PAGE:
Review: ‘Saudate for the Future’

An impressionistic hymn to both Sao Paulo and one unique regional music form, Brazilian-born, Paris-based docu veteran Cesar Paes' "Saudate for the Future" is an infectious delight. Taking a free-spirited, kaleidoscopic view of the city's culture, infrastructures and spirit, item is a natural for global TV slots, fests and world-music slots.

An impressionistic hymn to both Sao Paulo and one unique regional music form, Brazilian-born, Paris-based docu veteran Cesar Paes’ “Saudate for the Future” is an infectious delight. Taking a free-spirited, kaleidoscopic view of the city’s culture, infrastructures and spirit, item is a natural for global TV slots, fests and world-music slots.

After time-lapse overhead shots of the bustling metropolis, pic introduces us to the cantadores — street troubadours who’ve brought their breathtaking improvisational music here from Brazil’s poorer northeastern territories. Even jaded urban sophisticates stop to marvel at these Nordestin peasants’ lightning-speed rapping (solo or in groups, with percussion accompaniment), that spins out autobiographical, political and philosophical commentary, entirely off-the-cuff. As if to match this loose yet dazzling style filmically, pic also roams through myriad strata, personalities and activities of Sao Paulo: from break dancers to a temperamental radio announcer, police on the beat, the mayor making her rounds, housewives at toil, jam-packed subways, discotheques, the stock exchange, etc. Sans narration, polyglot docu adds up to a breezy, good-humored love letter to the city itself. Tech aspects are solid; print screened at Montreal fest had French subtitles only.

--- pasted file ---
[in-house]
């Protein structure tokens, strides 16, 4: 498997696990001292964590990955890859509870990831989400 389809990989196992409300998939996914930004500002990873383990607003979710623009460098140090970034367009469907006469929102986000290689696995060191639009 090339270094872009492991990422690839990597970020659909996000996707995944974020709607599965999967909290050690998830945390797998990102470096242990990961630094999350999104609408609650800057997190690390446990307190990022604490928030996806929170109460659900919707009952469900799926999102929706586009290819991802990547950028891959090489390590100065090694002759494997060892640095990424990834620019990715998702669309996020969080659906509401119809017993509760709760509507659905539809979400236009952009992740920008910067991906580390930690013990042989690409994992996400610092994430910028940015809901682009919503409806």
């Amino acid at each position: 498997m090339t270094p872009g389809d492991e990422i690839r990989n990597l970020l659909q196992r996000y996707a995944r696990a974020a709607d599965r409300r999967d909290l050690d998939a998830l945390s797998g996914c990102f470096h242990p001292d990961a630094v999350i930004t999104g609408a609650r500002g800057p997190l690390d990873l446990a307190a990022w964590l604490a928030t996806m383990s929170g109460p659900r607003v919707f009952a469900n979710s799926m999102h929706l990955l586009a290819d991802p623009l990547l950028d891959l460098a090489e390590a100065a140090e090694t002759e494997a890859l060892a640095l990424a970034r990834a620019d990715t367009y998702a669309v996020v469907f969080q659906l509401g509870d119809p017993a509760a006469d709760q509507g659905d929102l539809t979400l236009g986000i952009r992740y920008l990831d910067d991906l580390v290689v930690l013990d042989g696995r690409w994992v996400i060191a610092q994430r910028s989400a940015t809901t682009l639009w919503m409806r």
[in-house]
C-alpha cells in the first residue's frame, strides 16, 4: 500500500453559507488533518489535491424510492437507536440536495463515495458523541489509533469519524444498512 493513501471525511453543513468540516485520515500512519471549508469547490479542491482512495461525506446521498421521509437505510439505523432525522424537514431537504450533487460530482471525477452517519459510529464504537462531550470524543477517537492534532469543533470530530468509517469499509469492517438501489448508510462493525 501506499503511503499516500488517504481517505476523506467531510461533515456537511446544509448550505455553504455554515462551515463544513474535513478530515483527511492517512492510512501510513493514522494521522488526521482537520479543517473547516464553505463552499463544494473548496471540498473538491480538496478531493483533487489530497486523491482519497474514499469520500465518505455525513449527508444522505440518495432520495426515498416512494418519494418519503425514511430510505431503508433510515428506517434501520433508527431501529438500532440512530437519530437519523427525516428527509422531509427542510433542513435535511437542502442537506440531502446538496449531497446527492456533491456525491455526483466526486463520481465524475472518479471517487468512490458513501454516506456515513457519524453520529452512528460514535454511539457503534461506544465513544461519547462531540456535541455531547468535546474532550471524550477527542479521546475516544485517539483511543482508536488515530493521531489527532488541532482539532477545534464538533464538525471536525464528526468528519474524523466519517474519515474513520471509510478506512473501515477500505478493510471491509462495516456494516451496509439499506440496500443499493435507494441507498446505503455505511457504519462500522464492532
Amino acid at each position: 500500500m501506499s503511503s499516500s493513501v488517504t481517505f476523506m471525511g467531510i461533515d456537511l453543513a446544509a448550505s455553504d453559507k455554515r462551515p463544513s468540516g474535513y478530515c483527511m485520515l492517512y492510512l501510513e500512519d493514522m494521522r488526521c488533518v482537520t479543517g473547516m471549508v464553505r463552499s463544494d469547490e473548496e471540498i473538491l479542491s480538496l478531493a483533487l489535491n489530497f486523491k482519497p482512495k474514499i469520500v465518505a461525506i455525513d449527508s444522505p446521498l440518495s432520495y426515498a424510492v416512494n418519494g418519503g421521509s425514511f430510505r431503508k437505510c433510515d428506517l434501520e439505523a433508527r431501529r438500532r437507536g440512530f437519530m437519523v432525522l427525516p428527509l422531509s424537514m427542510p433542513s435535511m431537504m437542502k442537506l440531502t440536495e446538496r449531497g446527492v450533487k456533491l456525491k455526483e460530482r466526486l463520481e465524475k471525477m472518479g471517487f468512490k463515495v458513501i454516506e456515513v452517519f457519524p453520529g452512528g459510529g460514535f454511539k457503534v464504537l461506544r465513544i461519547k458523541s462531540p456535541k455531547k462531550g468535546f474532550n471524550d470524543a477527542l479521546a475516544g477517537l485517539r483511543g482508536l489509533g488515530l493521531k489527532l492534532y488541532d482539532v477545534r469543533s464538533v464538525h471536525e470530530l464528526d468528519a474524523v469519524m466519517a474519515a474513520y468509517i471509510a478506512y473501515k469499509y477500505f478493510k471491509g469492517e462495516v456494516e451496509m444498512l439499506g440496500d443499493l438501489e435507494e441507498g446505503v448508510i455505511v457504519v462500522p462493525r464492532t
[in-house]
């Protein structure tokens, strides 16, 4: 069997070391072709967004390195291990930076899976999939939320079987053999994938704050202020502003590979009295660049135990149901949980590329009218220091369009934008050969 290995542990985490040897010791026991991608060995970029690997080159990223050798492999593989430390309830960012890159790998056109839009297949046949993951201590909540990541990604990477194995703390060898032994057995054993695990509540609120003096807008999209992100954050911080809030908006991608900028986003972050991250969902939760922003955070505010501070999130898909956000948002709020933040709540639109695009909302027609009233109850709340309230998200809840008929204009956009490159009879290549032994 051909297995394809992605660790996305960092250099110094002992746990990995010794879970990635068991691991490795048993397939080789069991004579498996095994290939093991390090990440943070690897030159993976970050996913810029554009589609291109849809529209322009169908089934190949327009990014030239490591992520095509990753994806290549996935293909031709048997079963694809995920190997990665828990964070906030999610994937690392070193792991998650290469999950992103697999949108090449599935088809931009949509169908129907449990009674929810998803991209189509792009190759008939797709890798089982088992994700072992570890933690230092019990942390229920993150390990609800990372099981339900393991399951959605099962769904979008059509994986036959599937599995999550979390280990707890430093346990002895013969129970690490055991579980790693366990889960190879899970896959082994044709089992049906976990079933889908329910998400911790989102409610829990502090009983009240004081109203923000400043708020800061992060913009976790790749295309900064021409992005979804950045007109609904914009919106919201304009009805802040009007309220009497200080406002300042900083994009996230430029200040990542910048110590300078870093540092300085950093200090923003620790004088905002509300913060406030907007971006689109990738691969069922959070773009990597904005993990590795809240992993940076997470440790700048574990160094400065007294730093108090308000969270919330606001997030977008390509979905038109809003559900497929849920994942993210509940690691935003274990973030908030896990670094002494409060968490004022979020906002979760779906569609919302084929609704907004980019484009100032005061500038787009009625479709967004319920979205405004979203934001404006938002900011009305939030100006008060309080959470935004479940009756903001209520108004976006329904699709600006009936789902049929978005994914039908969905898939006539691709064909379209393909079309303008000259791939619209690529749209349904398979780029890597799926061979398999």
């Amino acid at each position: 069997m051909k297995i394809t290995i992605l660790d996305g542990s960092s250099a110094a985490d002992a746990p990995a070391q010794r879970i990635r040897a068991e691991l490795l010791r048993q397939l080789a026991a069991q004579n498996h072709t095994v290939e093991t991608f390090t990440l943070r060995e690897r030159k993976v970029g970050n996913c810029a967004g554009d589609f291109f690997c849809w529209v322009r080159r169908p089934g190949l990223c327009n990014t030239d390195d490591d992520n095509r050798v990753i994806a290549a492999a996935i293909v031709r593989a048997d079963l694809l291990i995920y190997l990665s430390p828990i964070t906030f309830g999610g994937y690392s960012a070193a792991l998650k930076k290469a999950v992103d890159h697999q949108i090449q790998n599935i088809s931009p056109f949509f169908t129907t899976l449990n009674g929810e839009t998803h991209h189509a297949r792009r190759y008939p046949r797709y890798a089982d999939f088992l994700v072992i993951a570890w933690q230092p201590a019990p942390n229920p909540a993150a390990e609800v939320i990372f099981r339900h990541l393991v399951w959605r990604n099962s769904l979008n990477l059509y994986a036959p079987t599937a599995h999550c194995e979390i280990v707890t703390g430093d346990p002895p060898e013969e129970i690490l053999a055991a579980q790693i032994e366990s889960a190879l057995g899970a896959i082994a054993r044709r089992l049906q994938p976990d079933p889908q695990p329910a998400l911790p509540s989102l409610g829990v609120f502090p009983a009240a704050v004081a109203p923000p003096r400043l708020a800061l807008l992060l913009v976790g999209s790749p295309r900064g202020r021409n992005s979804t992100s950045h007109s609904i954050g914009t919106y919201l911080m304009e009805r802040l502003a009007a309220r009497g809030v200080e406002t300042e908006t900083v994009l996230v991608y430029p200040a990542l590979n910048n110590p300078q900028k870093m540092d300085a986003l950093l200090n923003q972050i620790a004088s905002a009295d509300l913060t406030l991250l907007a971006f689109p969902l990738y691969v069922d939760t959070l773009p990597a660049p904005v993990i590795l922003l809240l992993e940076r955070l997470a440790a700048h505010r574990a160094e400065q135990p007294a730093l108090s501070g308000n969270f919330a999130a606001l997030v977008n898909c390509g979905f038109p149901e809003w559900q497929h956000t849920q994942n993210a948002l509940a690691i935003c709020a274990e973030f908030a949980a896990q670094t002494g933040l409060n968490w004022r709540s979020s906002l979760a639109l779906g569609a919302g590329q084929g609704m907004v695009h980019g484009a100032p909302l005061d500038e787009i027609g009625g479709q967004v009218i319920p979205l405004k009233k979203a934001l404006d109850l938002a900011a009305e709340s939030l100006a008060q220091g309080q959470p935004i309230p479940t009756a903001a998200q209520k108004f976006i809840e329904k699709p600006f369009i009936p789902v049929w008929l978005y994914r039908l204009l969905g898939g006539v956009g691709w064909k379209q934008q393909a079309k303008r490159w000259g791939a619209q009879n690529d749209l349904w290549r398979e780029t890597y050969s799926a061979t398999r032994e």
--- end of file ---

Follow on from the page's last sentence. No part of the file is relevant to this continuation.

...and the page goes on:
Saudate for the Future

Brazil - France

Production

A Laterit Prods. presentation in association with Cobra Films, LX Filmes, AF Cinema & Video, RTBF Liege, Voyage and Mezzo. Produced by Cesar Paes, Marie-Clemence Blanc-Paes. Directed by Cesar Paes. Screenplay, Paes, Marie-Clemence Blanc-Paes.

Crew

Camera (color), C. Paes; editor, Agnes Contensou. Reviewed at World Film Festival, Montreal (Latin American Cinema), Aug. 30, 2000. Running time: 94 MIN.
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